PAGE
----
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Ag scientists face a biased social media ageAg scientists face a biased social media age

Not doing the science, not combating misinformation with science-based facts is not an option.

Brad Haire

July 29, 2019

2 Min Read
Brad Haire

During a pre-recorded video speech for the American Peanut Research and Education Society annual meeting, Rick Brandenburg, a past president of APRES and an entomologist with North Carolina State University, frankly spoke about the challenges agricultural scientists face in a social media world.

He mentioned Bruce Ames, the University of California-Berkeley scientist several decades ago who developed as assay to test carcinogens in commercial products, such as agricultural pesticides. Of all the things that potentially lead to negative health for humans, pesticides rate very low on his scale. But does that matter? No. People who believe pesticides are bad said Ames was an industry shill.

“Most people have trouble with quantitative analysis. Or in other words what they're saying is you can give them all the numbers you want, but if it's something they really fear, it's going to be a challenge. You may have facts and figures, but if someone's afraid, those facts and figures aren't going to change their mind, and that creates a real challenge for us as scientists and for us as an industry, trying to help people understand is there really a concern over pesticides?” he said.

If the challenge wasn’t hard enough, then came the internet, he said.

“We look at the population of eight or nine billion people in this world and we see that more than 50 percent have access to the Internet and incredibly high percentage of them are using social media and a very high percentage of them have mobile phones,” he said.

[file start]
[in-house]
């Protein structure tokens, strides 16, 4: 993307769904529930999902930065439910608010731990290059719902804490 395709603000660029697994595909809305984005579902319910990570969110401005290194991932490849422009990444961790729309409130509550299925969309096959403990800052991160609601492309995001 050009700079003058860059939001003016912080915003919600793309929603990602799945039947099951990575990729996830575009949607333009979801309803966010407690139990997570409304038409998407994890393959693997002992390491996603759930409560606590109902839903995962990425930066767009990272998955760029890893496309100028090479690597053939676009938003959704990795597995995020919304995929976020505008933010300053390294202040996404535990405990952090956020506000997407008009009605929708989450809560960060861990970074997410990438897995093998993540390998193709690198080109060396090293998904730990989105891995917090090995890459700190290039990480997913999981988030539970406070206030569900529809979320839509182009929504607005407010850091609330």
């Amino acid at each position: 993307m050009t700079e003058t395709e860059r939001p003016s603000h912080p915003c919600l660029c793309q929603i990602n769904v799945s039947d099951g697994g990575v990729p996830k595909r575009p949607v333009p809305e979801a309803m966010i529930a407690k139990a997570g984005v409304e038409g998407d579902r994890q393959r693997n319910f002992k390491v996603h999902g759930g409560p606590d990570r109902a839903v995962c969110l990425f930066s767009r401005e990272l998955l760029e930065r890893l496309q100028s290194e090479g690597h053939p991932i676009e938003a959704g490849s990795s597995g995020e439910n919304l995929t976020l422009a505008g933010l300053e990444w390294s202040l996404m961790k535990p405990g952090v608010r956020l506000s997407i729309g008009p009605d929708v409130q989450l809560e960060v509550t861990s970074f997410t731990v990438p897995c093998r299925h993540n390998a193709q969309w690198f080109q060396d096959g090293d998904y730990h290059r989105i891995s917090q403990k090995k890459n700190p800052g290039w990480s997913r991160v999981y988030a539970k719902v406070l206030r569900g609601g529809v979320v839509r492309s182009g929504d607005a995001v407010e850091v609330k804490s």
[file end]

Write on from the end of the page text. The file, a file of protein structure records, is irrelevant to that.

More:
“What this means is information — as well as misinformation — can travel very rapidly around the world and there's no checks and balances for all of that. It can go from first-world countries all the way to developing countries and there's no filter, and one of the things we know is that a lot of us still like the truth and we often migrate towards things that we want to believe are true because we have this phenomenon called confirmation bias,” he said.

We have our belief system, and we like the things that support our belief.

“And that's one reason why social media has become so successful. People can always find information that confirms their argument and look at where it's gotten us today,” he said.

“How do we as a society deal with this misinformation that can have a real negative impact on the progress that we have worked so long to make to ensure a farmer can be profitable in his production and there's a healthy source of protein and nutrients available to all people?” he said.

He said he didn’t have the answer, but not doing the science, not combating misinformation with science-based facts was not an option. Such action is more critical today than ever before.

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